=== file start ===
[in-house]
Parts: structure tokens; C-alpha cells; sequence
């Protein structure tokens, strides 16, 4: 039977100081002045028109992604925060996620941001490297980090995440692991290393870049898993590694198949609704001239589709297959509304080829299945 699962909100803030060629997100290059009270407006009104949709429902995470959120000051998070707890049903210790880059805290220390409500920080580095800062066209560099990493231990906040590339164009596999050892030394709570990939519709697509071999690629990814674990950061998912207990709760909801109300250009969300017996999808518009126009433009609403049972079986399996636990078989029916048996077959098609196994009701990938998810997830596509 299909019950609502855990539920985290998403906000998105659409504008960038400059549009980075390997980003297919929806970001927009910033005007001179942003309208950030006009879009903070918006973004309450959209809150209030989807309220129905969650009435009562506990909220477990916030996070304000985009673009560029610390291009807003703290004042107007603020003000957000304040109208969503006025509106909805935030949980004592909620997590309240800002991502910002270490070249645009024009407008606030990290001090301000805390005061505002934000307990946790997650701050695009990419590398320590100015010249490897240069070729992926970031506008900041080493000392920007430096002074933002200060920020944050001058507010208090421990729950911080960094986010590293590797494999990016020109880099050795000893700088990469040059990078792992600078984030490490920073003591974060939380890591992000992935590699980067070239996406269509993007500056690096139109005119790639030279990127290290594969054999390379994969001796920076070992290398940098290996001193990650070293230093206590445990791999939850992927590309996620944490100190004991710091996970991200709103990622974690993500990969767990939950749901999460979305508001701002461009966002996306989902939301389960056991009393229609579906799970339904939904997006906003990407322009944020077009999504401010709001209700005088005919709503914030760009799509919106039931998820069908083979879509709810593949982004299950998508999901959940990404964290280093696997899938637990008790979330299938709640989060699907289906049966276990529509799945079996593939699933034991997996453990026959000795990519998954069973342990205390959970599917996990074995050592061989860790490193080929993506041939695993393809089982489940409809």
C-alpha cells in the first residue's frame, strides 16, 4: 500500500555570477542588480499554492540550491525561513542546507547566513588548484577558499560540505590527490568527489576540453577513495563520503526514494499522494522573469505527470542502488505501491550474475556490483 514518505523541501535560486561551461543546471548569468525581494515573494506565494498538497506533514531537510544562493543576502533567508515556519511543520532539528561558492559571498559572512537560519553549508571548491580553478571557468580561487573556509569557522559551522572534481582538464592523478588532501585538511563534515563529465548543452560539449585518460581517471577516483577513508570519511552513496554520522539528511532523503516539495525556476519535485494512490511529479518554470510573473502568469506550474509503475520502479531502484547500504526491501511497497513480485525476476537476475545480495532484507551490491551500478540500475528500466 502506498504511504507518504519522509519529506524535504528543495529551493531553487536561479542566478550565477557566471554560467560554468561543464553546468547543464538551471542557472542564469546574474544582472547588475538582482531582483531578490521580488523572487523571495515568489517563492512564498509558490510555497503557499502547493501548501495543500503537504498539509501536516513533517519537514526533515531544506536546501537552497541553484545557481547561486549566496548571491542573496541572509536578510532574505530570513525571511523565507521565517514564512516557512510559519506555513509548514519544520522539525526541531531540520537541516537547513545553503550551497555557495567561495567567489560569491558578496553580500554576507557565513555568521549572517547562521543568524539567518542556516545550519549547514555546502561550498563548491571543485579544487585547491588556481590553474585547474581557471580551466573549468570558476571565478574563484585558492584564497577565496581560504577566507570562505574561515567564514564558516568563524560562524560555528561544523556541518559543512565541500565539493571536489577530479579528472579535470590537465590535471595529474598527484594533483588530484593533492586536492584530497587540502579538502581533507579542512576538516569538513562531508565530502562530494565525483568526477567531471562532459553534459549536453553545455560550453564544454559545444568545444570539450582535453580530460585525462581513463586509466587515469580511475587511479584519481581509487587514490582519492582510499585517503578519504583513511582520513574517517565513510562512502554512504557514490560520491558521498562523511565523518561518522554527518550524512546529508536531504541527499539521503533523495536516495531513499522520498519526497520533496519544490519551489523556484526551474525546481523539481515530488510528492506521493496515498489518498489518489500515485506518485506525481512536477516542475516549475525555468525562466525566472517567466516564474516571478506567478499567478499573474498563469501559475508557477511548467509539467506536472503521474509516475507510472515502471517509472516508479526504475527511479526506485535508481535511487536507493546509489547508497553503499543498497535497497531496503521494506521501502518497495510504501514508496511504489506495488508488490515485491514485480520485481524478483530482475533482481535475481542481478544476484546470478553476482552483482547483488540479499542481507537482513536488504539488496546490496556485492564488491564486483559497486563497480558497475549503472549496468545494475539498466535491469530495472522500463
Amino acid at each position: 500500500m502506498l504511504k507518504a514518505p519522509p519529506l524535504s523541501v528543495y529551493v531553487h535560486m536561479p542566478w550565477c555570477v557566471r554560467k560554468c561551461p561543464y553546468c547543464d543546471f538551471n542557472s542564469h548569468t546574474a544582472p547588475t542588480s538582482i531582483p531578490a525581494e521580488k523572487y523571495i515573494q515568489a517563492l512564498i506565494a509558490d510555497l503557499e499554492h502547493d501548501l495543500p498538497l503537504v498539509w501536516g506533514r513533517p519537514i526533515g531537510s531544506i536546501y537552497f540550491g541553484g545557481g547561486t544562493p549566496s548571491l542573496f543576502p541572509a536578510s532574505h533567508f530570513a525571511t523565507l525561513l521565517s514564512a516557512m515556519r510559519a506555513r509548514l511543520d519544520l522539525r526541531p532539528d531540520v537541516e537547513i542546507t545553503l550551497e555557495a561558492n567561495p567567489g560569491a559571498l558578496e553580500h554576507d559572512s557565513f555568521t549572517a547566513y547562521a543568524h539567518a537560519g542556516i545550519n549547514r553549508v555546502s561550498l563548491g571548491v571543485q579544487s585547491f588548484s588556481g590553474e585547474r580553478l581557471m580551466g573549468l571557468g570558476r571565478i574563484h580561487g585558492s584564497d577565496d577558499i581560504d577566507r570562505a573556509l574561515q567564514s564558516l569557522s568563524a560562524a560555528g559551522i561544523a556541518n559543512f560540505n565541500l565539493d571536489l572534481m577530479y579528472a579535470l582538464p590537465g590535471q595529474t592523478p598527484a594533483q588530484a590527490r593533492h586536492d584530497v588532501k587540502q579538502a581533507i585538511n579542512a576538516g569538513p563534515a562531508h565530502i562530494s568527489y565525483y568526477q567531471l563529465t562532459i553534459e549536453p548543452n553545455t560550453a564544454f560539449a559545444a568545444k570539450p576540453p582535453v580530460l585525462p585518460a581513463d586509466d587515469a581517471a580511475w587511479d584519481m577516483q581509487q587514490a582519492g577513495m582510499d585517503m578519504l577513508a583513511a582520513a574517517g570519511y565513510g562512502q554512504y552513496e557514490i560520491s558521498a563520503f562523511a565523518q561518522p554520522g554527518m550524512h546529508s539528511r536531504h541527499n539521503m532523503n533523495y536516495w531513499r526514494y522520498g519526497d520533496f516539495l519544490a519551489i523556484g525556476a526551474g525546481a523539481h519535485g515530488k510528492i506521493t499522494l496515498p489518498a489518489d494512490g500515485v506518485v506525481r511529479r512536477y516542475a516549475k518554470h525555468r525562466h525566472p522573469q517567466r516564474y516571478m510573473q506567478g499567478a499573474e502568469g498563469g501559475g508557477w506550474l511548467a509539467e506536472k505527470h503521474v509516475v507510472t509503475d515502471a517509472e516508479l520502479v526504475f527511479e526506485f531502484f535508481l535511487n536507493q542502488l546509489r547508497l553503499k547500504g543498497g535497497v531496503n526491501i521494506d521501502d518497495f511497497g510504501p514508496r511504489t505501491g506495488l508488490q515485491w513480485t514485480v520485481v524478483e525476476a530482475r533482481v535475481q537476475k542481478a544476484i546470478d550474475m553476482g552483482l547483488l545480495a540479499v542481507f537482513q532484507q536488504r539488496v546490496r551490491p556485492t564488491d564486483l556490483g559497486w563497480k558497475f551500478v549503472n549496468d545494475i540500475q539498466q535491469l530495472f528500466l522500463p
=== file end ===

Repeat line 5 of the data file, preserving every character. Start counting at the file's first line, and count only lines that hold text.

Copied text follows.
Amino acid at each position: 500500500m502506498l504511504k507518504a514518505p519522509p519529506l524535504s523541501v528543495y529551493v531553487h535560486m536561479p542566478w550565477c555570477v557566471r554560467k560554468c561551461p561543464y553546468c547543464d543546471f538551471n542557472s542564469h548569468t546574474a544582472p547588475t542588480s538582482i531582483p531578490a525581494e521580488k523572487y523571495i515573494q515568489a517563492l512564498i506565494a509558490d510555497l503557499e499554492h502547493d501548501l495543500p498538497l503537504v498539509w501536516g506533514r513533517p519537514i526533515g531537510s531544506i536546501y537552497f540550491g541553484g545557481g547561486t544562493p549566496s548571491l542573496f543576502p541572509a536578510s532574505h533567508f530570513a525571511t523565507l525561513l521565517s514564512a516557512m515556519r510559519a506555513r509548514l511543520d519544520l522539525r526541531p532539528d531540520v537541516e537547513i542546507t545553503l550551497e555557495a561558492n567561495p567567489g560569491a559571498l558578496e553580500h554576507d559572512s557565513f555568521t549572517a547566513y547562521a543568524h539567518a537560519g542556516i545550519n549547514r553549508v555546502s561550498l563548491g571548491v571543485q579544487s585547491f588548484s588556481g590553474e585547474r580553478l581557471m580551466g573549468l571557468g570558476r571565478i574563484h580561487g585558492s584564497d577565496d577558499i581560504d577566507r570562505a573556509l574561515q567564514s564558516l569557522s568563524a560562524a560555528g559551522i561544523a556541518n559543512f560540505n565541500l565539493d571536489l572534481m577530479y579528472a579535470l582538464p590537465g590535471q595529474t592523478p598527484a594533483q588530484a590527490r593533492h586536492d584530497v588532501k587540502q579538502a581533507i585538511n579542512a576538516g569538513p563534515a562531508h565530502i562530494s568527489y565525483y568526477q567531471l563529465t562532459i553534459e549536453p548543452n553545455t560550453a564544454f560539449a559545444a568545444k570539450p576540453p582535453v580530460l585525462p585518460a581513463d586509466d587515469a581517471a580511475w587511479d584519481m577516483q581509487q587514490a582519492g577513495m582510499d585517503m578519504l577513508a583513511a582520513a574517517g570519511y565513510g562512502q554512504y552513496e557514490i560520491s558521498a563520503f562523511a565523518q561518522p554520522g554527518m550524512h546529508s539528511r536531504h541527499n539521503m532523503n533523495y536516495w531513499r526514494y522520498g519526497d520533496f516539495l519544490a519551489i523556484g525556476a526551474g525546481a523539481h519535485g515530488k510528492i506521493t499522494l496515498p489518498a489518489d494512490g500515485v506518485v506525481r511529479r512536477y516542475a516549475k518554470h525555468r525562466h525566472p522573469q517567466r516564474y516571478m510573473q506567478g499567478a499573474e502568469g498563469g501559475g508557477w506550474l511548467a509539467e506536472k505527470h503521474v509516475v507510472t509503475d515502471a517509472e516508479l520502479v526504475f527511479e526506485f531502484f535508481l535511487n536507493q542502488l546509489r547508497l553503499k547500504g543498497g535497497v531496503n526491501i521494506d521501502d518497495f511497497g510504501p514508496r511504489t505501491g506495488l508488490q515485491w513480485t514485480v520485481v524478483e525476476a530482475r533482481v535475481q537476475k542481478a544476484i546470478d550474475m553476482g552483482l547483488l545480495a540479499v542481507f537482513q532484507q536488504r539488496v546490496r551490491p556485492t564488491d564486483l556490483g559497486w563497480k558497475f551500478v549503472n549496468d545494475i540500475q539498466q535491469l530495472f528500466l522500463p